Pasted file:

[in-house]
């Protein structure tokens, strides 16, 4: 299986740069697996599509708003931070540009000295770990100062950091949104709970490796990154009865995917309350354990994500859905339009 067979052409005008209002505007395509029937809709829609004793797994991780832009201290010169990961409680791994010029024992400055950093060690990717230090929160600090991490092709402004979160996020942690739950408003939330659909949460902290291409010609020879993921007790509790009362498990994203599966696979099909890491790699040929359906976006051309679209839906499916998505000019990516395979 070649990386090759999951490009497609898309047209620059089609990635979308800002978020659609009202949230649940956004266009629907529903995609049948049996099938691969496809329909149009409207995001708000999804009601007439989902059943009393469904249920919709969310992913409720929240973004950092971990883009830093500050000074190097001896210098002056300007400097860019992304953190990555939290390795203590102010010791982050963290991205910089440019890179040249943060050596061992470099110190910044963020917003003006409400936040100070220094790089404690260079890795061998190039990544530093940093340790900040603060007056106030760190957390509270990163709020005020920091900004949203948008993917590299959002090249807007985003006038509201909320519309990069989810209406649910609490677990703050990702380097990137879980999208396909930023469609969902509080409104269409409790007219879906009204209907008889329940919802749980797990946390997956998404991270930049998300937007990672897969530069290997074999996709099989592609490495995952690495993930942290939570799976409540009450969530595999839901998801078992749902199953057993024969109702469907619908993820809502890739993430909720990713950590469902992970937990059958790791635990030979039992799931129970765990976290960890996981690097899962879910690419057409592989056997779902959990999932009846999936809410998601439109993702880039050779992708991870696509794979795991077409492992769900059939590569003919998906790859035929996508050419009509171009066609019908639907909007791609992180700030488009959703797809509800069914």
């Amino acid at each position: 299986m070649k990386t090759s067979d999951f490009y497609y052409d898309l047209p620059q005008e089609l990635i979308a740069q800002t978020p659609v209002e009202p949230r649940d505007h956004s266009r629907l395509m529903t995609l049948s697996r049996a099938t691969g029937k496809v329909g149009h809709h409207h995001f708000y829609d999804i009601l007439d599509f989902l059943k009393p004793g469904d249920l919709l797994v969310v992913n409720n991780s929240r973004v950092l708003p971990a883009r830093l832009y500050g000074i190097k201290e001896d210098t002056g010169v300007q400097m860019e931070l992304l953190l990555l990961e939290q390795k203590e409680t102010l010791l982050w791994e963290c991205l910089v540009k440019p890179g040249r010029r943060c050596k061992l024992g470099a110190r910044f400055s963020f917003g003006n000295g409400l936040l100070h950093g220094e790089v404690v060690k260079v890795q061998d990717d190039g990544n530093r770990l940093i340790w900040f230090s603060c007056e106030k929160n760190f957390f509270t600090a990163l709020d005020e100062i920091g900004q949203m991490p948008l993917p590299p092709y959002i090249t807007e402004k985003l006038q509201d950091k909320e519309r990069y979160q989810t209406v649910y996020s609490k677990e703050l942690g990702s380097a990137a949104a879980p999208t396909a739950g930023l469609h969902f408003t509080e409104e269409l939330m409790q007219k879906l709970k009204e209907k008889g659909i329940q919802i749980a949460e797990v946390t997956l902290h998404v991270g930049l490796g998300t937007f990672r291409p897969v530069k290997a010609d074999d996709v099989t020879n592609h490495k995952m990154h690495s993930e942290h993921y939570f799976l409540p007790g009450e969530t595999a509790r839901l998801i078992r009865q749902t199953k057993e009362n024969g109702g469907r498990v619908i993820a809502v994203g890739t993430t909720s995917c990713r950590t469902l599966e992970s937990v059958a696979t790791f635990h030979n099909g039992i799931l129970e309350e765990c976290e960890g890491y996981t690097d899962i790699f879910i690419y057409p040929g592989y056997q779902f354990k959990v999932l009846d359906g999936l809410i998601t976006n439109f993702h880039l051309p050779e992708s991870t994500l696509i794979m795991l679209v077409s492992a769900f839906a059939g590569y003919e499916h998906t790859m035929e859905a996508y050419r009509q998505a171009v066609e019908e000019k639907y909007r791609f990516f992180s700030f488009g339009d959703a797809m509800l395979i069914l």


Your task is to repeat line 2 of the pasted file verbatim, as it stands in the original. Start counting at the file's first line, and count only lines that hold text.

């Protein structure tokens, strides 16, 4: 299986740069697996599509708003931070540009000295770990100062950091949104709970490796990154009865995917309350354990994500859905339009 067979052409005008209002505007395509029937809709829609004793797994991780832009201290010169990961409680791994010029024992400055950093060690990717230090929160600090991490092709402004979160996020942690739950408003939330659909949460902290291409010609020879993921007790509790009362498990994203599966696979099909890491790699040929359906976006051309679209839906499916998505000019990516395979 070649990386090759999951490009497609898309047209620059089609990635979308800002978020659609009202949230649940956004266009629907529903995609049948049996099938691969496809329909149009409207995001708000999804009601007439989902059943009393469904249920919709969310992913409720929240973004950092971990883009830093500050000074190097001896210098002056300007400097860019992304953190990555939290390795203590102010010791982050963290991205910089440019890179040249943060050596061992470099110190910044963020917003003006409400936040100070220094790089404690260079890795061998190039990544530093940093340790900040603060007056106030760190957390509270990163709020005020920091900004949203948008993917590299959002090249807007985003006038509201909320519309990069989810209406649910609490677990703050990702380097990137879980999208396909930023469609969902509080409104269409409790007219879906009204209907008889329940919802749980797990946390997956998404991270930049998300937007990672897969530069290997074999996709099989592609490495995952690495993930942290939570799976409540009450969530595999839901998801078992749902199953057993024969109702469907619908993820809502890739993430909720990713950590469902992970937990059958790791635990030979039992799931129970765990976290960890996981690097899962879910690419057409592989056997779902959990999932009846999936809410998601439109993702880039050779992708991870696509794979795991077409492992769900059939590569003919998906790859035929996508050419009509171009066609019908639907909007791609992180700030488009959703797809509800069914």